JR: Thanks everybody. Each area in the district has needs. He's suited to meet those needs. He's sued the RMV to stop them from implementing REALID. He's been working on civil liberty issues, particularly his work in Brockton. He cares about all the towns and districts.

TF: We've all got varied experience. We're all "progressive democrats" but he admits that he's not sure what that means. He has experience is in trying cases. "Don't vote for me because of the cases I've tried. It's not about me. It's about you, the voters." Politics is going to be done differently. We have to create real, affordable jobs. This district is a microcosm of Massachusetts. It's about where we're going.

PN: These issues are the issues he's been working on in Chelsea. It's important to look at the past. In five of eight terms, he's been the top vote getter in the most diverse community in MA. A leader brings people together and does it the right way. That's what he's done. That's what he'll do. Four terms as president of the city council. Chelsea's image is catching up to reality because of the progress. Drug relates to crime prevention. Weed & Seed. Make sure we have programs for nonviolent offenders. Money should be available for immigration programs. He's not seeking reelection to city council seat.

Monday, August 06, 2007

Question of the Evening

I came across this chart of 2008 candidates' positions via BoingBoing. It has a large matrix of candidates and issues with checkmarks for positions they support and X's for things they oppose. But for former Governor Mitt Romney, they had to invent a new icon -- an x'ed out check -- for his position on reproductive choice. Given that they'd already invented one symbol for Mitt, why not give him double the checkmarks under the Guantanamo category?

Sunday, August 05, 2007

Weekend Baby Blogging

Standing up (with help)

Friday, August 03, 2007

Ten Million Daily Crossings Over Deficient Bridges

Both the Boston Globe and the Boston Herald both have front-page reports today on the state of Massachusetts' bridges, particularly the 588 of them that the Federal Highway Administration has deemed "structurally deficient", the same designation that the I-35W bridge over the Mississippi river had before it's tragic collapse on Wednesday. The Globe has a list of the top 100 deficient bridges as well as a map. Still, I wanted to look at the whole dataset (why stop at 100, after all?) and went to the FHWA's National Bridge Inventory and downloaded the Massachusetts dataset myself. Here are a couple of interesting (read terrifying) facts about those 588 bridges that the FHWA has classified as "structurally deficient":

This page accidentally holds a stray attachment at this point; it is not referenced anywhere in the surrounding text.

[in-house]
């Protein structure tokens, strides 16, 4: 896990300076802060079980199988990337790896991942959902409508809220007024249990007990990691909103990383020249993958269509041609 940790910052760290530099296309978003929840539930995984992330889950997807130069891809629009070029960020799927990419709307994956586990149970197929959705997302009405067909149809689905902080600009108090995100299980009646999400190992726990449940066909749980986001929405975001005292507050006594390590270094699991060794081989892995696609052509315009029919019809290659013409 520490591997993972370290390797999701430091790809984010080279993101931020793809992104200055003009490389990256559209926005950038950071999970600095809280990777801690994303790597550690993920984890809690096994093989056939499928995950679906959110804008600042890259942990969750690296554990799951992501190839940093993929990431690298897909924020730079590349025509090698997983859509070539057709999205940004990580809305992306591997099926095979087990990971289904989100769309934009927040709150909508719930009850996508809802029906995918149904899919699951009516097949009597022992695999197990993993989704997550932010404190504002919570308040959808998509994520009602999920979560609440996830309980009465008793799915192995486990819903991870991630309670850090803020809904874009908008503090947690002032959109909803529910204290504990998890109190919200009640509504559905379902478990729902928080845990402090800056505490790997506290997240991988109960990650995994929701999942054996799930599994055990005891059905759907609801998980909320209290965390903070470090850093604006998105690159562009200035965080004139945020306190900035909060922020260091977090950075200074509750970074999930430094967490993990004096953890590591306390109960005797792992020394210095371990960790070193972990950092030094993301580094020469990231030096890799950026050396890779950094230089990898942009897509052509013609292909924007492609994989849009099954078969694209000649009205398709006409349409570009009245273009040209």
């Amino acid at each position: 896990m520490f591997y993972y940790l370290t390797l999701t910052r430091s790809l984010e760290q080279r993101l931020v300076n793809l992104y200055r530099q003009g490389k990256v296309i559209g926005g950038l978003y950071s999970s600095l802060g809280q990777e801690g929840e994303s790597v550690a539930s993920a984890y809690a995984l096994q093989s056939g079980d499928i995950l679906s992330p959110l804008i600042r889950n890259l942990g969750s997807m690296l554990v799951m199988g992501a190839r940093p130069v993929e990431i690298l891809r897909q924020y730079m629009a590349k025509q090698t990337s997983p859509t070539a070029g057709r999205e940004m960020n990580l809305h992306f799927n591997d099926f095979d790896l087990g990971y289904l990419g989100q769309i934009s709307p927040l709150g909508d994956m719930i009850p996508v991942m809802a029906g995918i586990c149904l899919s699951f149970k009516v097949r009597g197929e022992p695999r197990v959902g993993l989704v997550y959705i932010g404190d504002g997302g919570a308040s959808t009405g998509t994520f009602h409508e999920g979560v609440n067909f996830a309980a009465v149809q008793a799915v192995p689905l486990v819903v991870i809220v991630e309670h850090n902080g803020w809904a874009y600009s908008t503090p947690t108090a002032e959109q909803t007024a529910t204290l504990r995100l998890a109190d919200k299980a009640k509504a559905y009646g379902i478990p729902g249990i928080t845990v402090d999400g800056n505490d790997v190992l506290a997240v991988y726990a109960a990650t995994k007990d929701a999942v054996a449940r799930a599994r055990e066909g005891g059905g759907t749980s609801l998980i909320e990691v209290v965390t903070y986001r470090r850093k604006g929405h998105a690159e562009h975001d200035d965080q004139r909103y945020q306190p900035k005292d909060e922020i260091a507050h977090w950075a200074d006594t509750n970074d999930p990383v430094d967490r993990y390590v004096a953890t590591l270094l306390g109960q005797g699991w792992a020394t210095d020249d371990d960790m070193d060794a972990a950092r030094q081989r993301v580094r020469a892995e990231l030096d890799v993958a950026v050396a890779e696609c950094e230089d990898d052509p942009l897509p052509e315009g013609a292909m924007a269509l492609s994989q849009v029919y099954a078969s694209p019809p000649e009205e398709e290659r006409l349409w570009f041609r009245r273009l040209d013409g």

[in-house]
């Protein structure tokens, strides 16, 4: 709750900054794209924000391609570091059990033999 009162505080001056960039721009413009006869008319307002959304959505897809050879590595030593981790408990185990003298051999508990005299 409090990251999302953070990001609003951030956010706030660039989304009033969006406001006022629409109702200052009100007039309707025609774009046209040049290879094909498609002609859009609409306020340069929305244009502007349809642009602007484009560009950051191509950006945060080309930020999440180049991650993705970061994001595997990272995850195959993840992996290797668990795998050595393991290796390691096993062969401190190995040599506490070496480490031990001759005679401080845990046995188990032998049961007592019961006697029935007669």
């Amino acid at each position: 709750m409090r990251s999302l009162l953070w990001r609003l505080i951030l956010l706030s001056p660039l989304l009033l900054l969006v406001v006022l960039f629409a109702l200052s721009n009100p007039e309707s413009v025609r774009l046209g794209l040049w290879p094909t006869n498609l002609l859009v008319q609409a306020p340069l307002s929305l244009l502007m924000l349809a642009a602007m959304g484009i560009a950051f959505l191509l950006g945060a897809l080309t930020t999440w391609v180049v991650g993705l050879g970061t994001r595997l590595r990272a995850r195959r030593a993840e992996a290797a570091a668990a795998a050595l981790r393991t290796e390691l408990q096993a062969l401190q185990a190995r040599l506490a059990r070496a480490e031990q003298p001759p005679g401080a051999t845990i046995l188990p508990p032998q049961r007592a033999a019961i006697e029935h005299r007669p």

• Massachusetts drivers make an average of 10 million crossings daily over structurally deficient bridges.
  • Laid end-to-end, the span of these bridges would be just over seven miles.
  • The top six most heavily travelled of the bridges are used by Rt. 128, in Canton, Dedham, Newton and Wakefield
  • Forty-seven of the bridges are in the City of Boston. Fall River is a distant second with 15.
  • The majority of the bridges cross railroad tracks or another highway.
  • Fifteen of the bridges over the Charles River are structurally deficient. The next highest total by waterway is the Sudbury River with twelve.
  • The road with the most structurally deficient bridges is Route 2, with 19. The next highest is a tie between the Mass Pike and I-91 with 14 each.
  • The total estimated cost to repair or replace these bridges is over $2 billion in year-of-estimate dollars. Cities and towns are responsible for nearly $400 million of that total.
  • While this article claims that the Bourne Bridge is the most highly trafficked structurally deficient bridge in Massachusetts, the FHWA data shows that bridge as being only "Functionally Obsolete". Here's the difference:
A bridge is Structurally Deficient if it is in relatively poor condition, or has insufficient load-carrying capacity. The insufficient load capacity could be due to the original design of an older bridge that used lighter design loads, or due to deterioration. A bridge is considered Functionally Obsolete if it is narrow, has inadequate under-clearances, has insufficient load-carrying capacity, is poorly aligned with the roadway, and can no longer adequately service today's traffic.
Now, I should point out that the average daily crossings and total project cost numbers are given by the FHWA only for the year the bridge was last observed. That means I am somewhat inappropriately adding up trips and dollars from anywhere between 1996 and 2006. While normalizing these to get current-year costs and current-year trips would give us a better picture, the figures I've presented without doing so are good-enough for back of the envelope calculations.

Here are the top-ten communities in terms of average daily traffic over structurally deficient bridges:
CityTotal BridgesAverage Daily TripsCombined Miles
Boston 47 1,449,187 0.73
Dedham 5 455,000 0.04
Newton 8 384,317 0.13
Canton 3 321,500 0.04
Fall River 15 308,100 0.44
Danvers 5 267,610 0.03
Framingham 10 203,750 0.12
Attleboro 4 186,300 0.04
Northampton 12 185,813 0.14
Springfield 6 181,095 0.09

GOP Candidate Starts Airing Ads

The Herald's Casey Ross notes in his Daily Briefing blog that Republican candidate Jim Ogonowski has started airing ads in his bid for the Fifth Congressional District seat. The ad itself is well done if generic, though the images in the background flash a little two quickly. I also notice that it does not mention that he's a Republican -- probably a good move in a Democratic district.